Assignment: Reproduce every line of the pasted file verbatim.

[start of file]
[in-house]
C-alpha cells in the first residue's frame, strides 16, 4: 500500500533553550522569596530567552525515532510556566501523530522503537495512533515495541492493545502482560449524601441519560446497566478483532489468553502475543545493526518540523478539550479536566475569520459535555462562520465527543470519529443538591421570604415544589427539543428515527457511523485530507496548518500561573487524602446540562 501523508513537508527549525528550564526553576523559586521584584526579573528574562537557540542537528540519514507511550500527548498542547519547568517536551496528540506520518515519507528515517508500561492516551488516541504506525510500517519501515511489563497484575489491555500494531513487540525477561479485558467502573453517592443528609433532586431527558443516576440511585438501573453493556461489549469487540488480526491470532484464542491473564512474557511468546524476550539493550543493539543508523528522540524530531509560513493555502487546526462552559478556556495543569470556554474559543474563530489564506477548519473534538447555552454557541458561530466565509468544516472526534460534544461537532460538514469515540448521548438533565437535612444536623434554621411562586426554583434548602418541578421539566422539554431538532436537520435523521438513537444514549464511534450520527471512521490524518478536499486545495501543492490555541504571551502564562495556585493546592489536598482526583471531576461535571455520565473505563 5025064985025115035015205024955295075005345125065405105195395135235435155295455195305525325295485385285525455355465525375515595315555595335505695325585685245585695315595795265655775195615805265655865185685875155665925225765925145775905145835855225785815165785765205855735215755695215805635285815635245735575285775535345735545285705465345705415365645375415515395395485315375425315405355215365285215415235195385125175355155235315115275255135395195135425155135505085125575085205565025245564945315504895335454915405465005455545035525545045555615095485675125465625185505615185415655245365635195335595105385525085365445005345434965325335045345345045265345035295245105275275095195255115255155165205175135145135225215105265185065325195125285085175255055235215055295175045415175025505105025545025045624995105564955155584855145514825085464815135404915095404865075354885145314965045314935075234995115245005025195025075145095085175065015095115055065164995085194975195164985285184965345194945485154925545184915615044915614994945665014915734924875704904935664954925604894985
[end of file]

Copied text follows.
[in-house]
C-alpha cells in the first residue's frame, strides 16, 4: 500500500533553550522569596530567552525515532510556566501523530522503537495512533515495541492493545502482560449524601441519560446497566478483532489468553502475543545493526518540523478539550479536566475569520459535555462562520465527543470519529443538591421570604415544589427539543428515527457511523485530507496548518500561573487524602446540562 501523508513537508527549525528550564526553576523559586521584584526579573528574562537557540542537528540519514507511550500527548498542547519547568517536551496528540506520518515519507528515517508500561492516551488516541504506525510500517519501515511489563497484575489491555500494531513487540525477561479485558467502573453517592443528609433532586431527558443516576440511585438501573453493556461489549469487540488480526491470532484464542491473564512474557511468546524476550539493550543493539543508523528522540524530531509560513493555502487546526462552559478556556495543569470556554474559543474563530489564506477548519473534538447555552454557541458561530466565509468544516472526534460534544461537532460538514469515540448521548438533565437535612444536623434554621411562586426554583434548602418541578421539566422539554431538532436537520435523521438513537444514549464511534450520527471512521490524518478536499486545495501543492490555541504571551502564562495556585493546592489536598482526583471531576461535571455520565473505563 5025064985025115035015205024955295075005345125065405105195395135235435155295455195305525325295485385285525455355465525375515595315555595335505695325585685245585695315595795265655775195615805265655865185685875155665925225765925145775905145835855225785815165785765205855735215755695215805635285815635245735575285775535345735545285705465345705415365645375415515395395485315375425315405355215365285215415235195385125175355155235315115275255135395195135425155135505085125575085205565025245564945315504895335454915405465005455545035525545045555615095485675125465625185505615185415655245365635195335595105385525085365445005345434965325335045345345045265345035295245105275275095195255115255155165205175135145135225215105265185065325195125285085175255055235215055295175045415175025505105025545025045624995105564955155584855145514825085464815135404915095404865075354885145314965045314935075234995115245005025195025075145095085175065015095115055065164995085194975195164985285184965345194945485154925545184915615044915614994945665014915734924875704904935664954925604894985